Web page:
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Newborn’s hiccups linked to brain development, scientists say


Watching a newborn hiccup might make parents anxious but scientists say this involuntary the process could be an important part of brain development.

Researchers have found that hiccups – caused by sudden, spontaneous contractions of the diaphragm muscle – trigger electrical activity in the brain which could help babies learn how to regulate their breathing.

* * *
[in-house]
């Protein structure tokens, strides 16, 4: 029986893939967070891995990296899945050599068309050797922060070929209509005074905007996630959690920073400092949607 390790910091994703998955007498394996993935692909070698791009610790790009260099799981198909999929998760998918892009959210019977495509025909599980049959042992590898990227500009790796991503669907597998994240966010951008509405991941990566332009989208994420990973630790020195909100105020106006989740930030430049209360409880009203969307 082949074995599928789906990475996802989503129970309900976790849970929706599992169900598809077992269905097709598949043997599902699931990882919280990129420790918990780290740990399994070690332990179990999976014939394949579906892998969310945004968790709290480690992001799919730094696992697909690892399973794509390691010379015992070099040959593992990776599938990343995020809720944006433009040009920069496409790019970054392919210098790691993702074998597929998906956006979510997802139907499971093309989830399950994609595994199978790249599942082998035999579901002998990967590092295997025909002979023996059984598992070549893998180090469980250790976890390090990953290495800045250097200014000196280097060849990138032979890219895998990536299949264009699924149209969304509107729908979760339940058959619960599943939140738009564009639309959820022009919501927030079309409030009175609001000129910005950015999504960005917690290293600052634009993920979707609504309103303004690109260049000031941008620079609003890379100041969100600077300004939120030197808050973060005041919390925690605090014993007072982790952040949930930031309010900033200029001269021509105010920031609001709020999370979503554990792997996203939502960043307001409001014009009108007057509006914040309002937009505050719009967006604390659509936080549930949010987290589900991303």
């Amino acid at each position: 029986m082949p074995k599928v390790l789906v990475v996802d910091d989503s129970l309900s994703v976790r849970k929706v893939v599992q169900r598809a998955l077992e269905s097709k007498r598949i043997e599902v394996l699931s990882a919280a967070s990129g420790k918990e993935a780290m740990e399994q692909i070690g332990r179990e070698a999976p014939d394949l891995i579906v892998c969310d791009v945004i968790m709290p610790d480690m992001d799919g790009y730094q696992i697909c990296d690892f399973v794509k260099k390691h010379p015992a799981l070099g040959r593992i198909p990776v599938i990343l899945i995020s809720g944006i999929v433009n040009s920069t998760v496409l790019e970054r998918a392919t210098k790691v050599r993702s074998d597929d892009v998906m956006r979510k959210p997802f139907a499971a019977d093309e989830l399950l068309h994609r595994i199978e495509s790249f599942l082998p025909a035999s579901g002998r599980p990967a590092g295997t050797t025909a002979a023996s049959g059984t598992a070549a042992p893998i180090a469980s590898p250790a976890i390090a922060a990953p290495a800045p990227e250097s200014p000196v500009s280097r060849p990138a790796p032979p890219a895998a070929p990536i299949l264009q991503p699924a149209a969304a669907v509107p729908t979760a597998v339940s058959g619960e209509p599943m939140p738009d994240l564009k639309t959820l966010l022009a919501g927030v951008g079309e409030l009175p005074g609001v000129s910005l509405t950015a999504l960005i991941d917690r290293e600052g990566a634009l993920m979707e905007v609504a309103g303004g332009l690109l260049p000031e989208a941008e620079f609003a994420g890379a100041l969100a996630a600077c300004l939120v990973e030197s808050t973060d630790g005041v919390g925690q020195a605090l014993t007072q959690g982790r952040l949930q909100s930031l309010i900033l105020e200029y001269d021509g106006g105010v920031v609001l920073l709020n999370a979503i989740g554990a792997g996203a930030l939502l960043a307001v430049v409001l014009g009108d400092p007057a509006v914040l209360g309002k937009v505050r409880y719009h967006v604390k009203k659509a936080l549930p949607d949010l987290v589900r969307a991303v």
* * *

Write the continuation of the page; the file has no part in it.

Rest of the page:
Kimberley Whitehead, a research associate at the University College London’s department of Neuroscience, Physiology and Pharmacology, and the study’s lead author said: “The reasons for why we hiccup are not entirely clear, but there may be a developmental reason, given that fetus and newborn babies hiccup so frequently.”

Pre-term infants – babies who are born more than three weeks before the due date – are particularly prone to hiccups as they spend approximately 1% of their time – around 15 minutes a day – hiccuping.

 

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